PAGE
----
When we first decided to build a makerspace and use 3D printers, one of the first things I thought about was how to get our youngest students (K-5) involved. Creating 3D models and printing them require a level of computer skill and spatial awareness that is beyond the abilities of most young children.
Even after a model has been created, printing it is an unfriendly process. An object file–a file that contains 3D geometry data–has to somehow be transferred to the host computer which runs the 3D printer. Typically is done by email or file transfer apps like Dropbox. Once on the host computer, a slicer program is needed to convert the object file into instructions the printer can understand, known as G-code. Depending on the model, adjustments might have to be made in the slicer software to create structural supports to prevent overhangs from sagging under their own weight.
That’s an awful lot to expect little kids to do. The creation process for them has to be fun and relatively effortless. It also must be something that comes natural to them, like drawing.
The creations should print quickly, too. Watching a 3D printer in action is almost hypnotic, but it won’t entertain a child forever. The sooner they can get their hands on their print, the sooner they can experience that “Wow” moment that hooks them into creating more.
A few weeks ago I came across a Kickstarter project that radically simplifies the drawing and printing process on 3D printers. The Doodle3D WiFi-Box runs a web app which allows you to sketch a drawing on a mobile device, and send the drawing directly to a 3D printer. No file transfer is necessary and the G-code conversion is done by the Doodle3D. All a student has to do is connect their mobile device to the WiFi network created by the Doodle3D, and go to draw.doodle3D.com. The drawing app opens in their browser, and off they go making their doodle.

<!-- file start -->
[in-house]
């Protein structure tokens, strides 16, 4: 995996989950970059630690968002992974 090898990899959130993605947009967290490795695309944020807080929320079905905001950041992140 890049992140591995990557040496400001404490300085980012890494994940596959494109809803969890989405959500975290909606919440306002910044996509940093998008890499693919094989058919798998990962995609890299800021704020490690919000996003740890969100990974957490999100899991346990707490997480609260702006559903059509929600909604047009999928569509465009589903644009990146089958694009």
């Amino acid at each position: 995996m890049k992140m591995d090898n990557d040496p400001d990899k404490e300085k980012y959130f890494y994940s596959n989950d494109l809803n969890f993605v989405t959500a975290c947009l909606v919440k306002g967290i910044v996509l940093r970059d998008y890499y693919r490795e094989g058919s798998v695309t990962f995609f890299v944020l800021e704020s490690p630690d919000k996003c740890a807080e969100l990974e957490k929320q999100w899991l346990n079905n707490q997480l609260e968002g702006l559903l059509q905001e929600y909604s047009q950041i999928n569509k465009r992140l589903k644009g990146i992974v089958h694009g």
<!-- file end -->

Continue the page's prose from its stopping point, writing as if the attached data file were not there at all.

This is a great solution for our young students and even for our staff members new to 3D design and printing. Our kids will quickly and easily create and print shapes, drawings, and words using our iPads. John Gomm, who teaches Upper Science and Math here at Garden Street Academy had a great idea that they can print shapes and use them as Play-Doh or Model Magic cutters. They can also create snowflakes and Christmas tree ornaments.
The Doodle3D WiFi-Box costs $115, and can be ordered from Grand St. We ordered one each for Fred and Wilma, our two MakerGear M2 3D printers. The Doodle3Ds arrived a couple days ago. We’ll start testing them out this week as soon as we get Fred and Wilma online and running smoothly.
Created in the spirit of making
What I love about Doodle3D is that it’s a perfect example of the new manufacturing revolution. The company’s lead founder, Rick Companje, runs a fab lab in the Netherlands. He and his small team came up with an idea to solve a problem by modifying and adding software to existing hardware.
They didn’t have to take out a huge loan to open and equip a new factory. Their initial fundraising goal on Kickstarter was a mere $50,000, and they ended up raising almost $74,000. Because they used a crowdfunding site, they were able test and create a market for their product with little risk.
I think it’ll prove a valuable lesson to our student’s that a very cool product that they’re using was created by a small team of creative and well-educated people. Useful innovation isn’t limited to big companies like Apple and Samsung. If students are motivated and realize that their education creates opportunity, they too can change the world.